Married to Sisters

Married to Sisters

Through the window of the examination room, I saw a group of people carrying a stretcher. They put it on the floor of the hospital veranda. “Where are you from?” I asked them.

“Simsagar.” Four-hour rowing decreasing tide, 6-hour the opposite.

The stretcher was made from rough sticks tied with rattans. The woman—around 20 maximum—was lying still; eyes closed; breathing was not clear because she was covered with a dirty blanket, but carotid pulse was positive.

“Who is her family?”

An old man moved forward and said, “I am, Doctor.”

“Are you her father?”

“Her husband.” I was impressed. He must have been 55 at least.

“What is her sickness?” He looked at me instead of answering my question and then stared at his wife’s blanket. There were wet red spots around lower belly. Blood, must have been. I lifted it a little. A dead baby, the first thing, between her legs, the second one was my nightmare: the uterus.

“Suster Vic, please take her into the ward. Fix normal saline infusion.” I went to the medical supply room. This was my fifth case of invertio uteri and I knew well now how to handle it.

The ward was full of people when I entered. “Except the family, everybody leave the room,” I told them. Only the old man and a young girl were left. I pointed a woman outside and said, “You accompany them.”

“Whose child is she?” I pointed the girl.

“My daughter, Doctor,” said the husband. She was about six. Too young for the patient to have her as the daughter.

“Her daughter?”

“No, Doctor. The second wife’s,” the woman I asked to stay in the room answered my question.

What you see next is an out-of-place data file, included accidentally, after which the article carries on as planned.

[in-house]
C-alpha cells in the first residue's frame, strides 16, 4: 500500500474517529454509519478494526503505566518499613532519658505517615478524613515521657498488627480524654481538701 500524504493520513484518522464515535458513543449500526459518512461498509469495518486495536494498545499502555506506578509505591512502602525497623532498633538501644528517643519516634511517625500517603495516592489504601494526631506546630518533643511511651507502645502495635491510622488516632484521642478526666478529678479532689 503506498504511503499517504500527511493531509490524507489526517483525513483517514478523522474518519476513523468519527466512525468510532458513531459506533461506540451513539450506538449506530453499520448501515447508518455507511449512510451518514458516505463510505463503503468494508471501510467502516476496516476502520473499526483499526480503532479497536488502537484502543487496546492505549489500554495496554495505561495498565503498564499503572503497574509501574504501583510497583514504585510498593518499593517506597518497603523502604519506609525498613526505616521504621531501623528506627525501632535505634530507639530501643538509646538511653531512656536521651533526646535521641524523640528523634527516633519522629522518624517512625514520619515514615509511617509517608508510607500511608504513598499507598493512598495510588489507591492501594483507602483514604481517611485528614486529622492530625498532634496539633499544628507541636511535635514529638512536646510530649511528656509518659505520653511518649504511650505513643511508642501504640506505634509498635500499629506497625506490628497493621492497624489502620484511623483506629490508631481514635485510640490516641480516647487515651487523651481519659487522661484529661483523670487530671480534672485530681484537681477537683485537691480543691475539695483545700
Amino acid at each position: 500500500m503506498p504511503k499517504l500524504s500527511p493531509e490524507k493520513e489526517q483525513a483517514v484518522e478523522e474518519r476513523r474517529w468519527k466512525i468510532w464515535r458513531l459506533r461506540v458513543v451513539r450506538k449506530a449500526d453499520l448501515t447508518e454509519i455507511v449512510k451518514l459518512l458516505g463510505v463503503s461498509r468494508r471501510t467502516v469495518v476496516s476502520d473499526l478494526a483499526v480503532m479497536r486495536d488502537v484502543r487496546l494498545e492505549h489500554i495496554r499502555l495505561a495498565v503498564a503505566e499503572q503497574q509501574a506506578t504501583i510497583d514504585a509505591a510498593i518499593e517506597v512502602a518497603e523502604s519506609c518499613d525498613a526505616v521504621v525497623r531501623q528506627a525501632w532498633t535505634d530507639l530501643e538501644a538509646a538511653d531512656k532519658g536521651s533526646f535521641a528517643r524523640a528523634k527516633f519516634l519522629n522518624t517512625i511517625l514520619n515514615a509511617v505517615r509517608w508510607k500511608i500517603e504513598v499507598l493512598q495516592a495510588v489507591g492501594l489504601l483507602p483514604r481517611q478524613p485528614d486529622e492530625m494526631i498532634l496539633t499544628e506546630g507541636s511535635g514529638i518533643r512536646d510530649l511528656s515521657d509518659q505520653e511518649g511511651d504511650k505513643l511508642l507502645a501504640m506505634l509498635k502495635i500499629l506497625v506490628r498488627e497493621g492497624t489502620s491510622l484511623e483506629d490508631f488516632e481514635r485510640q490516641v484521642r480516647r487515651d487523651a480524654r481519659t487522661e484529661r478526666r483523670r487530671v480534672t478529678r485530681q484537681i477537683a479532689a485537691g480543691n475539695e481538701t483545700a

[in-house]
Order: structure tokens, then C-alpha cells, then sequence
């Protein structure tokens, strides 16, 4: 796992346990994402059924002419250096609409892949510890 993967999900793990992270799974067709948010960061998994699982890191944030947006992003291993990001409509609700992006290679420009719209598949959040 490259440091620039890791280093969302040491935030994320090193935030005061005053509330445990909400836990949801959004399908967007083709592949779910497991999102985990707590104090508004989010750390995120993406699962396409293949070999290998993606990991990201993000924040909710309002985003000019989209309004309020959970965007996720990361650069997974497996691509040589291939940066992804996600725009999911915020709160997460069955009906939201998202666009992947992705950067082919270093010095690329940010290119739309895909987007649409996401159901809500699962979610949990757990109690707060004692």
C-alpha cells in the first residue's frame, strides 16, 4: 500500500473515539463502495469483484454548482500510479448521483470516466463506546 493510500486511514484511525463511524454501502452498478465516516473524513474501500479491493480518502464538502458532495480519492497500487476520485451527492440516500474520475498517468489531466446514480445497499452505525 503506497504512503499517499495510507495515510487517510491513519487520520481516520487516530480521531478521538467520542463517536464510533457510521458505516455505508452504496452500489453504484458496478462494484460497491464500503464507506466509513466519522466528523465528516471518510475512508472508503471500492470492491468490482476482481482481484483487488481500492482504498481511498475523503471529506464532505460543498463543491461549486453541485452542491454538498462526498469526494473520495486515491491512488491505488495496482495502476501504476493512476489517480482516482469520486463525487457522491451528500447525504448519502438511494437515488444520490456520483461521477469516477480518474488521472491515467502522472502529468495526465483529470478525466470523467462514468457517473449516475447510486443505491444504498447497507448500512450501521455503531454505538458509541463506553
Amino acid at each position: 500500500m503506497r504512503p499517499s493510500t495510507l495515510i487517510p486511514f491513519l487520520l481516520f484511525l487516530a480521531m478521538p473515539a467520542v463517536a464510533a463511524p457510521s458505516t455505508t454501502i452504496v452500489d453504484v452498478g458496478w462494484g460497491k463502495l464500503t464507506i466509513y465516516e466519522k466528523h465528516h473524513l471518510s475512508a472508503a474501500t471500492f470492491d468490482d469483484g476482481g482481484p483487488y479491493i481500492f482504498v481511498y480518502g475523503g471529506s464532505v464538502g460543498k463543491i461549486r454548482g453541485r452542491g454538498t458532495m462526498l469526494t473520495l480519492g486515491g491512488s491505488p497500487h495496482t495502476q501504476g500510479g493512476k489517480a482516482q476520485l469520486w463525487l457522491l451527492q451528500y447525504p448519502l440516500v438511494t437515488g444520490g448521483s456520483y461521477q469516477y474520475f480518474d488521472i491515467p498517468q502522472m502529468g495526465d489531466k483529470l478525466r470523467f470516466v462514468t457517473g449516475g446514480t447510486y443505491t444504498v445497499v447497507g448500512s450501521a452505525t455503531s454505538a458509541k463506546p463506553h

“Where is she?”



“On delivering her.” She gazed at the young girl.

“Like her.” I pointed the patient. She nodded. “First wife?”

“Dead too. The same cause.” Nuts! I probed further this lady-killer. The second wife and the third wife, the patient, were sisters!

Although I had been experienced with the cases, the invertio uteri was still difficult to manage. Even under pethidin (strong painkiller) and luminal (sedative), the patient still reacted to the pain provoked by manual reposition of her uterus. Her reaction, if not too much, was useful as the guidance of the procedure. I did not want to tear her vagina wall by pushing too hard or too fast. If it happened, there was no way I could stop the bleeding.

While busy with the uterus of the dying patient, I heard someone snore. My God! It was the old man, the husband, on the next bed. “Wake up!” I kicked his bed. It seemed he was also ‘experienced’ with the invertio uteri cases and did not care about the fate of his wife. Or, she might have a younger sister he could marry if she died. Bad luck for him, the wife survived.